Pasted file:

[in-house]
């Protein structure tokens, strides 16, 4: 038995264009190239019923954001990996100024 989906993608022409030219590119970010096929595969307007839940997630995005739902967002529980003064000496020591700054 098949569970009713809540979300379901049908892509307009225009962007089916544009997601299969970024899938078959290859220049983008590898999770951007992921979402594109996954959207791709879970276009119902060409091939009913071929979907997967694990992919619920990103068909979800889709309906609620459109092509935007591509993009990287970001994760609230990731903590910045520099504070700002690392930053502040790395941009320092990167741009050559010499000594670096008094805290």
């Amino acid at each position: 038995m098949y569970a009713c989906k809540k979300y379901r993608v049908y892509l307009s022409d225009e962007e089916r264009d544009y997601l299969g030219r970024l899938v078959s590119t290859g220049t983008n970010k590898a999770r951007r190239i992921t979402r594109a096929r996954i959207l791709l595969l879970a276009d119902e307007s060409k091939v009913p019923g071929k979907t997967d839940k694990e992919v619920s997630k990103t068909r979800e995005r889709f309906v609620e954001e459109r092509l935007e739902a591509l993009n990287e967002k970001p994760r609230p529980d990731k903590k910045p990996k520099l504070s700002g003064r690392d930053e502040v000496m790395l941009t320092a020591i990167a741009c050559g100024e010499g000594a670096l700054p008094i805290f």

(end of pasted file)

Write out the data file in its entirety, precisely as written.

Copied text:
[in-house]
């Protein structure tokens, strides 16, 4: 038995264009190239019923954001990996100024 989906993608022409030219590119970010096929595969307007839940997630995005739902967002529980003064000496020591700054 098949569970009713809540979300379901049908892509307009225009962007089916544009997601299969970024899938078959290859220049983008590898999770951007992921979402594109996954959207791709879970276009119902060409091939009913071929979907997967694990992919619920990103068909979800889709309906609620459109092509935007591509993009990287970001994760609230990731903590910045520099504070700002690392930053502040790395941009320092990167741009050559010499000594670096008094805290």
């Amino acid at each position: 038995m098949y569970a009713c989906k809540k979300y379901r993608v049908y892509l307009s022409d225009e962007e089916r264009d544009y997601l299969g030219r970024l899938v078959s590119t290859g220049t983008n970010k590898a999770r951007r190239i992921t979402r594109a096929r996954i959207l791709l595969l879970a276009d119902e307007s060409k091939v009913p019923g071929k979907t997967d839940k694990e992919v619920s997630k990103t068909r979800e995005r889709f309906v609620e954001e459109r092509l935007e739902a591509l993009n990287e967002k970001p994760r609230p529980d990731k903590k910045p990996k520099l504070s700002g003064r690392d930053e502040v000496m790395l941009t320092a020591i990167a741009c050559g100024e010499g000594a670096l700054p008094i805290f």